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Court rules for employer over texting privacy

Employees who want to send highly personal notes to a romantic partner were given a word of warning by the Supreme Court on Thursday: Do not use the messaging system supplied by your employer if you want to avoid embarrassment.

In a 9-0 ruling, the justices rejected a broad right of privacy for workers and said a supervisor may read through a public employee's text messages if he or she suspects that work rules are being violated.

The decision was the high court's first to consider the privacy rights of employees who send messages on the job. It comes at a time when most American workers spend at least part of their day talking on phones or sending messages on computers or cell phones, many of which are supplied by their employers.

At issue was whether the Fourth Amendment's ban on "unreasonable searches" puts any limits on searches by public employers. The court said the limits were minimal, so long as the employer had a "work-related purpose" for inspecting an employee's desk or reading the messages sent by the employee on its paging system.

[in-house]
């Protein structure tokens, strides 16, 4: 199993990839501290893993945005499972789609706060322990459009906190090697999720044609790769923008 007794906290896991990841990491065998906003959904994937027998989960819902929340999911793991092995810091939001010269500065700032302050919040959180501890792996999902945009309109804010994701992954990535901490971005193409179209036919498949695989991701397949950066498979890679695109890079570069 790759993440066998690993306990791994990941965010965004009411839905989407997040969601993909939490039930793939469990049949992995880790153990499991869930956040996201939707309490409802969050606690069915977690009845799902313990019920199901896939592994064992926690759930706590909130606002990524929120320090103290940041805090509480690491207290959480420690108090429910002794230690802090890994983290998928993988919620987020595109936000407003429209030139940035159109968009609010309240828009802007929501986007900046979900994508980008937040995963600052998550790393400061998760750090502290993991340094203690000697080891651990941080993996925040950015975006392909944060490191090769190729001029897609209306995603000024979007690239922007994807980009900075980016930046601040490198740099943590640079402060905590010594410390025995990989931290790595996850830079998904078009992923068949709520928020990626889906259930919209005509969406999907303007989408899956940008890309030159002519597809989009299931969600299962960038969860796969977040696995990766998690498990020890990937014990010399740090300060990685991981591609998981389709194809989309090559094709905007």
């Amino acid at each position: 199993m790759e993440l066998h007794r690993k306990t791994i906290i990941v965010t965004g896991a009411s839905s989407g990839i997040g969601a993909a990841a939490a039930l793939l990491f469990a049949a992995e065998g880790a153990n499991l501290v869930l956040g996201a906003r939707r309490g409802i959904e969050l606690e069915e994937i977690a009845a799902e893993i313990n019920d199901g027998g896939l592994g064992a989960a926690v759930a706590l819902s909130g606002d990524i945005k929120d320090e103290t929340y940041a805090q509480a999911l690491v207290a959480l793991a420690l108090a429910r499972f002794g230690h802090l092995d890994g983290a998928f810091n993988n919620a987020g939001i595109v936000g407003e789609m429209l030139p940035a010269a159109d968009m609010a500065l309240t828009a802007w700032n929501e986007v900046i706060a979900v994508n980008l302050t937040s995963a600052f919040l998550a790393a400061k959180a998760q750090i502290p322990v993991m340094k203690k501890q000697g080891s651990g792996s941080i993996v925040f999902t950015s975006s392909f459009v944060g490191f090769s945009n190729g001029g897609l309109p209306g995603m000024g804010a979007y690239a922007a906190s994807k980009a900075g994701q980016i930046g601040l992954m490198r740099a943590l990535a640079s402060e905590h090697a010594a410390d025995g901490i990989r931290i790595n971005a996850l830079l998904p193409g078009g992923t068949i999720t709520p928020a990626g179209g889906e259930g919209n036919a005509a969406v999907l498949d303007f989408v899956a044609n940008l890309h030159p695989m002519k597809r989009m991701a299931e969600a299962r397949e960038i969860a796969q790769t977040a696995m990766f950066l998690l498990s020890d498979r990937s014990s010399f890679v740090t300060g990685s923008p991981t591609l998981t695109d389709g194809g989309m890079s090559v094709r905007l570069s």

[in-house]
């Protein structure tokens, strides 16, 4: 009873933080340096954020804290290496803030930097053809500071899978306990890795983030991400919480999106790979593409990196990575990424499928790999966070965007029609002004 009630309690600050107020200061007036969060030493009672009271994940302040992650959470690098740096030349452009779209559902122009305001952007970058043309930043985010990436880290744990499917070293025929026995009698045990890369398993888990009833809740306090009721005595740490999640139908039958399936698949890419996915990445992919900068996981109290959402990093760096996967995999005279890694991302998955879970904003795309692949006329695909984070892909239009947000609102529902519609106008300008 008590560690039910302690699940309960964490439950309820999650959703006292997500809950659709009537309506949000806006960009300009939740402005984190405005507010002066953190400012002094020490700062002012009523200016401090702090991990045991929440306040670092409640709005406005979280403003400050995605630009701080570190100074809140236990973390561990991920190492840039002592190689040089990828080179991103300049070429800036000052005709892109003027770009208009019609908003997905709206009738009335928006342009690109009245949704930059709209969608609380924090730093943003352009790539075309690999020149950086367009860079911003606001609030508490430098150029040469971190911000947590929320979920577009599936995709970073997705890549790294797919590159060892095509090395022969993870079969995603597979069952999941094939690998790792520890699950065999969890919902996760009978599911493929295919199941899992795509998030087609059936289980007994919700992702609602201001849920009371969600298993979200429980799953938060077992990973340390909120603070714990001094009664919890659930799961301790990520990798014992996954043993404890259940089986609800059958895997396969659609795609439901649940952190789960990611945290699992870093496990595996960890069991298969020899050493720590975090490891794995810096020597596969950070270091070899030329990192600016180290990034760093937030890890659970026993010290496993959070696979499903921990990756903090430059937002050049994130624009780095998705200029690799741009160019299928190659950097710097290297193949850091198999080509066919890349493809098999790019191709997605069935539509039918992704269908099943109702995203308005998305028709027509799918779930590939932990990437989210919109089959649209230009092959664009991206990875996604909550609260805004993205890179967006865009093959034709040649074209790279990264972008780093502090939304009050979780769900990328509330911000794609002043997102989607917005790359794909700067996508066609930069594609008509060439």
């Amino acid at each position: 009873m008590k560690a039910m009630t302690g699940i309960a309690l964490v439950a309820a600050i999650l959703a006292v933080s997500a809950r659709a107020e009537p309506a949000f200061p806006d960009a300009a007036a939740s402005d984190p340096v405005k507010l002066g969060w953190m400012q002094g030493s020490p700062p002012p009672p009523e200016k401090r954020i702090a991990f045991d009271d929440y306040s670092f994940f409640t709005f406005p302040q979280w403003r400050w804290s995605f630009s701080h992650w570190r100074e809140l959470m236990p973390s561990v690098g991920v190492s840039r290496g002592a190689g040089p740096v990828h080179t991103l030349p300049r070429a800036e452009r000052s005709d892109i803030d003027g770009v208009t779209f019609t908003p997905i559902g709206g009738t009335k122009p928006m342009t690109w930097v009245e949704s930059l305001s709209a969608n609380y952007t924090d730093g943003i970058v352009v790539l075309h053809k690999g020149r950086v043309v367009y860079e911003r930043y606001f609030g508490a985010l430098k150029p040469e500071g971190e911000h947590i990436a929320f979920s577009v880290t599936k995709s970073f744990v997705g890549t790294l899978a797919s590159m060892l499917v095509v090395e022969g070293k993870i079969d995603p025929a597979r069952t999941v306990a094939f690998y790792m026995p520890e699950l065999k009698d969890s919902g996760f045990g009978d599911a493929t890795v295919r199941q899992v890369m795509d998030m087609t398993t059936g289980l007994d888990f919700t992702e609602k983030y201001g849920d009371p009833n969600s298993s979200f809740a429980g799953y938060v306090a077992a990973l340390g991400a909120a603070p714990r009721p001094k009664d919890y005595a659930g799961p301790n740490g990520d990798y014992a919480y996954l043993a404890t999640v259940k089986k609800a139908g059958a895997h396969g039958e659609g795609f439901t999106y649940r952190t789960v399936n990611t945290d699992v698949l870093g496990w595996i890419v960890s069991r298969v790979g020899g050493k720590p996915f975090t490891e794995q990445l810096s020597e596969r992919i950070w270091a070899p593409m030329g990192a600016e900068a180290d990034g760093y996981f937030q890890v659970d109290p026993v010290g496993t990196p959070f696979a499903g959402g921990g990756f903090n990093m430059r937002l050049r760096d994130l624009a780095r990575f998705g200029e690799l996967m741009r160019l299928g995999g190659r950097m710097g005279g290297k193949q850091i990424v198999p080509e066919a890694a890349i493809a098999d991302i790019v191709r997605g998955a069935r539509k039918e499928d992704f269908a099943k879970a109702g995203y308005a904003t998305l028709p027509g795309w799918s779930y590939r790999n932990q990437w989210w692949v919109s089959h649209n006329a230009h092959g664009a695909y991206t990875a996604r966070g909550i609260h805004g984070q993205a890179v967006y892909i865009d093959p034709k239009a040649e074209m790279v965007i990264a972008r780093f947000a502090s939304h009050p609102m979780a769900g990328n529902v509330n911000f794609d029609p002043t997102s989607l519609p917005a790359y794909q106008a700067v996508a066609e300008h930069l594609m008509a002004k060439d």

This decision applies directly to the more than 20 million employees of state and local governments, as well as federal workers. And in the past, the court's decisions on the right to privacy have also influenced decisions in the private sector as well.

The ruling tossed out a privacy suit brought by a former police sergeant against the police chief in Ontario, Calif. Concerned that officers were using their text pagers mostly for personal messages, Chief Lloyd Scharf decided in 2002 to read some of them. He found that most of the messages sent by Sgt. Jeff Quon were personal and that some were sexually explicit. Some were sent to an ex-wife, and others to a girlfriend. In August 2002, for example, the audit found that Quon had sent or received 456 messages but that only 57 were work-related.

After learning that his messages had been read, Quon sued Scharf and the city, and won a ruling from the U.S. 9th Circuit Court of Appeals. Its judges said that there was no need to snoop through Quon's personal messages. They noted that Quon's commanding officer had told him he could use the pager for personal messages, so long as he paid the cost.

But the Supreme Court disagreed and said the law tilts in favor of the employer, not the employee. A public employee has, at most, "a limited privacy expectation" when using a pager supplied by a police department, the justices said.

The lawyer for Quon called the ruling a setback for employees everywhere. "It is a very bad opinion. They are chipping away at the constitutional rights of employees," said lawyer Michael McGill of Upland, Calif. "It means privacy rights are very limited."